Like a minefield, this is something that takes a long time to clear. You move one button at a time, one trigger at a time, and it isn’t perfect. Some you learn to leave alone because they are not worth messing with, or will not resolve with the tools you have….yet. Keep checking, that one changes sometimes without notice.
You can do this on your own, but when you need your own strength most is when your wounds, and all the self hating corruption that fills them weakens you most. Your community can take some of that burden from you, and can give back to you some of the strength you have offered them freely in other times.
In their eyes you can see how they have weighed your deeds, your choices, your experience, and in a very heathen sense, your worth. A strong community can be an agent that will allow you to speak those things you dare not admit to yourself, can show you how to put down the coping mechanisms that are slowly destroying you (but without which you wouldn’t have survived).
I am not a healer, but I am good at remodeling. If you didn’t die when you were broken, then you have within you the capacity to win back yourself. Not the who you were, but the who you can be when you have grown strong again in the broken places.
When we die, and face our ancestors, we will be naked save for the scars of your struggles. By those scars, and the way you bear them, you will be known. Our gods, from Odin to Tyr, bear their scars openly, for it is the scars both inside and out that are the testament to our will, to our love and commitment to those we struggle on for. When you stand naked but for your scars before your community, or before your ancestors, you can do so with the knowledge that you will see their pride in you reflecting back the glory they see, not the broken thing you think yourself.
This is healing done right, this is Heathen remodeling, and it can work. What it requires is a community that accepts that the world holds more things in it than you want to accept. The fact that someone else has experienced horror in something you have only known safety in is not a threat to you, nor does it change your experience. Someone who has the knowledge of dangers you have not thought about is not ruining your life, they are helping you to keep your world bright by opening your eyes to threats you would be happier to avoid. Take that as a gift, and offer one in return.
Fear and shame are the enemies of healing, and the killers of men and women. Fear of knowledge is unworthy of a heathen. The first line of the Hamaval tells us to look long and hard before we enter a room, for dangers may lurk anywhere. Bad things happen, know this, accept this, enjoy life more for the fact that you are paying attention to make sure as few bad things as possible happen to you and yours.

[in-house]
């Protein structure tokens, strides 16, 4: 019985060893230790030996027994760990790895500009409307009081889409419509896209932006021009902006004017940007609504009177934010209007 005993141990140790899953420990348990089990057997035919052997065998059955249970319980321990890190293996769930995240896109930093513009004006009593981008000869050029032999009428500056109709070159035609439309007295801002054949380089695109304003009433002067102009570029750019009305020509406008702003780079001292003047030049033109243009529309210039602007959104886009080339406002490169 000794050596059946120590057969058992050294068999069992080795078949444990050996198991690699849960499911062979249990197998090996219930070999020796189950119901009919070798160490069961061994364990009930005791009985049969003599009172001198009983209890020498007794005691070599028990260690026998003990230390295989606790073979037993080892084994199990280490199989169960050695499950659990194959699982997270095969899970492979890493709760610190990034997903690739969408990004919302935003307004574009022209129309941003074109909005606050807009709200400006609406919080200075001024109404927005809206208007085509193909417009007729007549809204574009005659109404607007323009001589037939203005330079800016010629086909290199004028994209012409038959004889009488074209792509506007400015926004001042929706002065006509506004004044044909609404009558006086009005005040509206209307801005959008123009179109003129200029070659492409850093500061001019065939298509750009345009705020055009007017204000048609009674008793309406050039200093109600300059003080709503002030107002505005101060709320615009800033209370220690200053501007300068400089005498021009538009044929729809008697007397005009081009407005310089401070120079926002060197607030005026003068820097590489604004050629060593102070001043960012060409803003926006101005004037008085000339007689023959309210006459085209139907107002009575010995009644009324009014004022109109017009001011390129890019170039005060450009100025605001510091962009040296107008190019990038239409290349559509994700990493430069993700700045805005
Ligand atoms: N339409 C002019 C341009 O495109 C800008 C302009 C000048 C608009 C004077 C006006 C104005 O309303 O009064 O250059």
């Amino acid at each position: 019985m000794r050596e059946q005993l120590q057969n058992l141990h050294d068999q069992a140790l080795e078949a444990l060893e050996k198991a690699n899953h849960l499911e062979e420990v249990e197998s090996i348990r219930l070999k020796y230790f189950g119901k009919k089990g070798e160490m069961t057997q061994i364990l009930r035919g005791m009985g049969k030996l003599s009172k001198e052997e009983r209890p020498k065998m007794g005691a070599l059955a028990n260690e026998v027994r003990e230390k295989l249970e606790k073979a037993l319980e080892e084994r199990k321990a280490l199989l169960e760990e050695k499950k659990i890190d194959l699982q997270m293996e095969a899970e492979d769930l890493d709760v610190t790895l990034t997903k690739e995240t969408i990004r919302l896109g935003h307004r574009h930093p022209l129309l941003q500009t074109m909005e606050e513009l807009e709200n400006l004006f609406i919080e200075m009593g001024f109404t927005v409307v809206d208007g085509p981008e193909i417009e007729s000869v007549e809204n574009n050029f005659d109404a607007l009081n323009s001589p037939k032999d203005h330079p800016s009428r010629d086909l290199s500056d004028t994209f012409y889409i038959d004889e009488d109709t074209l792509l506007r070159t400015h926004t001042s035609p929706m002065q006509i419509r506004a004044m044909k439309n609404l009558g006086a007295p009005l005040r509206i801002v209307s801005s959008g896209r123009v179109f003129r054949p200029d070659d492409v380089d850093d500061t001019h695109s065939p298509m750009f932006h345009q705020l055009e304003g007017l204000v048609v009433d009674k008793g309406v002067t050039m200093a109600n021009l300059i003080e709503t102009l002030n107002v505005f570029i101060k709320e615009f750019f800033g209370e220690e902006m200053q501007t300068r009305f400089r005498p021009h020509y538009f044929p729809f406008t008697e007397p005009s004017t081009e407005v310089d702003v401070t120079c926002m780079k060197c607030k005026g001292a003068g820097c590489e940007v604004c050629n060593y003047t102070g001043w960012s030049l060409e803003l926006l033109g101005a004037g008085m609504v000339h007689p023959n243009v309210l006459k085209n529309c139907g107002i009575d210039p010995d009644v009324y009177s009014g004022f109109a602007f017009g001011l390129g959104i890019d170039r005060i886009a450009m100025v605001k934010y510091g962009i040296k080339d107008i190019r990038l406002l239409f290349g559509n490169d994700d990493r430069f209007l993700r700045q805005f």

Fear of letting ugly realities intrude into our comfort zone causes people to lash out with shame at those who would answer our questions honestly, and share as we asked, of themselves. This is unworthy, and cowardly. This is victim blaming, victim shaming, and abuse motivated by cowardice.
A community that is strong grows strong because the people in it fear nothing so long as they are together. A community that is truly strong chooses to stand with its members in their trials not out of obligation, but out of desire.
The magic of sumbel and of Heathen community in general is that those who dare to share their struggles with you share as well the glory of their triumph. To be allowed to share such struggles is an honour, and to be able to share your strength with one who has spent all they own of their own is to know that you have given a gift without equal. A gift for a gift is our way, and that feather weight you lend to the scales may mean little to you, but you may well find out what it meant to another when you have need, and they are there to give back what THEY feel your gift was worth.
Remodelling is about tearing up scars, a bit at a time, and replacing them with something stronger, something healthier. Remodelling is about shedding coping mechanisms because you have dealt with the thing that was going to kill you right now, and no longer need the coping mechanism that was just hurting you badly instead. Remodelling hurts, but leaves us stronger.
Nothing is free. A gift for a gift is our way. If you value your community, if you value the people in it, you will learn how to be there for them, how to aid them in their struggles, and in turn, how to prepare yourself for your own. We grow stronger together, and those who can face their community with perfect trust in imperfect people will know they have found one true place to stand, one true thing that will not fail them.
We can get this right, we can be the single most powerful tool for helping each other grow hale, whole and together; or we can lash out to defend our comfort zone. Each community will judge for itself where their honour is to be found.
John T Mainer